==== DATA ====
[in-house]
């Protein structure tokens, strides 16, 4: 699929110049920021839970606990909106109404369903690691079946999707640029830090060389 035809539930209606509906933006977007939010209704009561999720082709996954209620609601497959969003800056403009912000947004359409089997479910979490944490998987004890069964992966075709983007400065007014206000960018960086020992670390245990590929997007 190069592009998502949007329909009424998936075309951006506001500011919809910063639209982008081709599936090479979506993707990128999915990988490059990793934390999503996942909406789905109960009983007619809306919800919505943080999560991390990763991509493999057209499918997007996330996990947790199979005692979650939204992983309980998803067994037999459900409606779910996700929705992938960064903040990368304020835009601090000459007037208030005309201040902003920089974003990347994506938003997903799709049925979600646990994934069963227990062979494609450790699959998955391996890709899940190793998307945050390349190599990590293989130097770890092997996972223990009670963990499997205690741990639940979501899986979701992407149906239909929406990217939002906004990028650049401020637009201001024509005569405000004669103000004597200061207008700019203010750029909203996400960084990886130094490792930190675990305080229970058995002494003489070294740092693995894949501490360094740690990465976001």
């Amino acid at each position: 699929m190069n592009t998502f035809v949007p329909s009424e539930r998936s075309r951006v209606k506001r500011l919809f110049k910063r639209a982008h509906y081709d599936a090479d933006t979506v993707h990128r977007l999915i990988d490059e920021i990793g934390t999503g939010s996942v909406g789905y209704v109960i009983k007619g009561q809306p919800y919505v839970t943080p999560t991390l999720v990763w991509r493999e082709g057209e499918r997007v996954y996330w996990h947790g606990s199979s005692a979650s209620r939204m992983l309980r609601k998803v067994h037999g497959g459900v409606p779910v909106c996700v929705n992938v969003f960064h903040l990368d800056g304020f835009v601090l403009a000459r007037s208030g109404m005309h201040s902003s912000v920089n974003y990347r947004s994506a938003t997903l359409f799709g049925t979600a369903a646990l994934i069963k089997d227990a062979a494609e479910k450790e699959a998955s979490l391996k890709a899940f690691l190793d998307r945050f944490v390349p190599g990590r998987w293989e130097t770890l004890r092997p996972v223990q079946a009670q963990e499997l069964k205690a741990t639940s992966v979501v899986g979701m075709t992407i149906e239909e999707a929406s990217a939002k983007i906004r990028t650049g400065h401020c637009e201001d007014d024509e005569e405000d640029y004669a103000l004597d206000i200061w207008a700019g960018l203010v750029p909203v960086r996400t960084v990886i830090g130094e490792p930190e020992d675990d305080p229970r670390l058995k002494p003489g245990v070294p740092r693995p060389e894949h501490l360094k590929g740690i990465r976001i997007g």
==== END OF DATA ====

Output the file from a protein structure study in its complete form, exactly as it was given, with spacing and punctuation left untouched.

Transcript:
[in-house]
């Protein structure tokens, strides 16, 4: 699929110049920021839970606990909106109404369903690691079946999707640029830090060389 035809539930209606509906933006977007939010209704009561999720082709996954209620609601497959969003800056403009912000947004359409089997479910979490944490998987004890069964992966075709983007400065007014206000960018960086020992670390245990590929997007 190069592009998502949007329909009424998936075309951006506001500011919809910063639209982008081709599936090479979506993707990128999915990988490059990793934390999503996942909406789905109960009983007619809306919800919505943080999560991390990763991509493999057209499918997007996330996990947790199979005692979650939204992983309980998803067994037999459900409606779910996700929705992938960064903040990368304020835009601090000459007037208030005309201040902003920089974003990347994506938003997903799709049925979600646990994934069963227990062979494609450790699959998955391996890709899940190793998307945050390349190599990590293989130097770890092997996972223990009670963990499997205690741990639940979501899986979701992407149906239909929406990217939002906004990028650049401020637009201001024509005569405000004669103000004597200061207008700019203010750029909203996400960084990886130094490792930190675990305080229970058995002494003489070294740092693995894949501490360094740690990465976001």
């Amino acid at each position: 699929m190069n592009t998502f035809v949007p329909s009424e539930r998936s075309r951006v209606k506001r500011l919809f110049k910063r639209a982008h509906y081709d599936a090479d933006t979506v993707h990128r977007l999915i990988d490059e920021i990793g934390t999503g939010s996942v909406g789905y209704v109960i009983k007619g009561q809306p919800y919505v839970t943080p999560t991390l999720v990763w991509r493999e082709g057209e499918r997007v996954y996330w996990h947790g606990s199979s005692a979650s209620r939204m992983l309980r609601k998803v067994h037999g497959g459900v409606p779910v909106c996700v929705n992938v969003f960064h903040l990368d800056g304020f835009v601090l403009a000459r007037s208030g109404m005309h201040s902003s912000v920089n974003y990347r947004s994506a938003t997903l359409f799709g049925t979600a369903a646990l994934i069963k089997d227990a062979a494609e479910k450790e699959a998955s979490l391996k890709a899940f690691l190793d998307r945050f944490v390349p190599g990590r998987w293989e130097t770890l004890r092997p996972v223990q079946a009670q963990e499997l069964k205690a741990t639940s992966v979501v899986g979701m075709t992407i149906e239909e999707a929406s990217a939002k983007i906004r990028t650049g400065h401020c637009e201001d007014d024509e005569e405000d640029y004669a103000l004597d206000i200061w207008a700019g960018l203010v750029p909203v960086r996400t960084v990886i830090g130094e490792p930190e020992d675990d305080p229970r670390l058995k002494p003489g245990v070294p740092r693995p060389e894949h501490l360094k590929g740690i990465r976001i997007g």